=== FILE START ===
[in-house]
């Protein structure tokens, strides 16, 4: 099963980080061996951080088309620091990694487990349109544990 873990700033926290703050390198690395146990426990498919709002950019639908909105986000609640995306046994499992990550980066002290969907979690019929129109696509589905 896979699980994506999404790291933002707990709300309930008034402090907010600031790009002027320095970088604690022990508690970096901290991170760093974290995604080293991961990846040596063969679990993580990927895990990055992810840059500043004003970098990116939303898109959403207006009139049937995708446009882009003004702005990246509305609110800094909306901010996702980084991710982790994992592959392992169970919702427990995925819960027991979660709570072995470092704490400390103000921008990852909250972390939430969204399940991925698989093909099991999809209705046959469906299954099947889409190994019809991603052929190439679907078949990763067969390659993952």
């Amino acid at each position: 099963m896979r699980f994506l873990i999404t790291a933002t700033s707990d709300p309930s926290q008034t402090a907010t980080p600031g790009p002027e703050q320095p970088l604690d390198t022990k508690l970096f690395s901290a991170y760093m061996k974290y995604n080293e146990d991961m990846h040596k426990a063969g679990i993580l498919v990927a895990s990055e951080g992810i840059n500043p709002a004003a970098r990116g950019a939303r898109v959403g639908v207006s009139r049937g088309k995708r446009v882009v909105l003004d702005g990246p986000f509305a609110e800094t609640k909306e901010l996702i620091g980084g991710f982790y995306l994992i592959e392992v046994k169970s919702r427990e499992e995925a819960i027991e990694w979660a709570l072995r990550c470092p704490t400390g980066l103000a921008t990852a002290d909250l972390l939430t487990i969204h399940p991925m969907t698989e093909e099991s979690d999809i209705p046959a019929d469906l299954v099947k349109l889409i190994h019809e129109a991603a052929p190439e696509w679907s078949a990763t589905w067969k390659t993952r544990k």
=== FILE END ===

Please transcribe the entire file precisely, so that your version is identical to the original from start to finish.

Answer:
[in-house]
């Protein structure tokens, strides 16, 4: 099963980080061996951080088309620091990694487990349109544990 873990700033926290703050390198690395146990426990498919709002950019639908909105986000609640995306046994499992990550980066002290969907979690019929129109696509589905 896979699980994506999404790291933002707990709300309930008034402090907010600031790009002027320095970088604690022990508690970096901290991170760093974290995604080293991961990846040596063969679990993580990927895990990055992810840059500043004003970098990116939303898109959403207006009139049937995708446009882009003004702005990246509305609110800094909306901010996702980084991710982790994992592959392992169970919702427990995925819960027991979660709570072995470092704490400390103000921008990852909250972390939430969204399940991925698989093909099991999809209705046959469906299954099947889409190994019809991603052929190439679907078949990763067969390659993952």
């Amino acid at each position: 099963m896979r699980f994506l873990i999404t790291a933002t700033s707990d709300p309930s926290q008034t402090a907010t980080p600031g790009p002027e703050q320095p970088l604690d390198t022990k508690l970096f690395s901290a991170y760093m061996k974290y995604n080293e146990d991961m990846h040596k426990a063969g679990i993580l498919v990927a895990s990055e951080g992810i840059n500043p709002a004003a970098r990116g950019a939303r898109v959403g639908v207006s009139r049937g088309k995708r446009v882009v909105l003004d702005g990246p986000f509305a609110e800094t609640k909306e901010l996702i620091g980084g991710f982790y995306l994992i592959e392992v046994k169970s919702r427990e499992e995925a819960i027991e990694w979660a709570l072995r990550c470092p704490t400390g980066l103000a921008t990852a002290d909250l972390l939430t487990i969204h399940p991925m969907t698989e093909e099991s979690d999809i209705p046959a019929d469906l299954v099947k349109l889409i190994h019809e129109a991603a052929p190439e696509w679907s078949a990763t589905w067969k390659t993952r544990k």